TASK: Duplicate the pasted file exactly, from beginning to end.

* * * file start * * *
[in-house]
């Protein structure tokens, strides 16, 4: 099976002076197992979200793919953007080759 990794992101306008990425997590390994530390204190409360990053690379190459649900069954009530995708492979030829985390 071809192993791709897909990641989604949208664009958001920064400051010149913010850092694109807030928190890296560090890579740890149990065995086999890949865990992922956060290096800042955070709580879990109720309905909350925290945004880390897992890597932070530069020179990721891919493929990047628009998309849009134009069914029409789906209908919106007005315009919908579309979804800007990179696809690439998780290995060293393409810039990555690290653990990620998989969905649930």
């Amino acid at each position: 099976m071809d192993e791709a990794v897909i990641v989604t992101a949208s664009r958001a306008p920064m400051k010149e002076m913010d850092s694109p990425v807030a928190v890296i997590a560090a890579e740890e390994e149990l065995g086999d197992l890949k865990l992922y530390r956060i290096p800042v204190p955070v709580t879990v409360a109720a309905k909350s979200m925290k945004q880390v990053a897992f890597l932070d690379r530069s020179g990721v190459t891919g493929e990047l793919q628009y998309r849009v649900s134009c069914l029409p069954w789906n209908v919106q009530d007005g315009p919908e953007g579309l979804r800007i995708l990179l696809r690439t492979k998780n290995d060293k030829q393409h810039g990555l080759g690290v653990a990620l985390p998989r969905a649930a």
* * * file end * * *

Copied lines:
[in-house]
């Protein structure tokens, strides 16, 4: 099976002076197992979200793919953007080759 990794992101306008990425997590390994530390204190409360990053690379190459649900069954009530995708492979030829985390 071809192993791709897909990641989604949208664009958001920064400051010149913010850092694109807030928190890296560090890579740890149990065995086999890949865990992922956060290096800042955070709580879990109720309905909350925290945004880390897992890597932070530069020179990721891919493929990047628009998309849009134009069914029409789906209908919106007005315009919908579309979804800007990179696809690439998780290995060293393409810039990555690290653990990620998989969905649930």
């Amino acid at each position: 099976m071809d192993e791709a990794v897909i990641v989604t992101a949208s664009r958001a306008p920064m400051k010149e002076m913010d850092s694109p990425v807030a928190v890296i997590a560090a890579e740890e390994e149990l065995g086999d197992l890949k865990l992922y530390r956060i290096p800042v204190p955070v709580t879990v409360a109720a309905k909350s979200m925290k945004q880390v990053a897992f890597l932070d690379r530069s020179g990721v190459t891919g493929e990047l793919q628009y998309r849009v649900s134009c069914l029409p069954w789906n209908v919106q009530d007005g315009p919908e953007g579309l979804r800007i995708l990179l696809r690439t492979k998780n290995d060293k030829q393409h810039g990555l080759g690290v653990a990620l985390p998989r969905a649930a």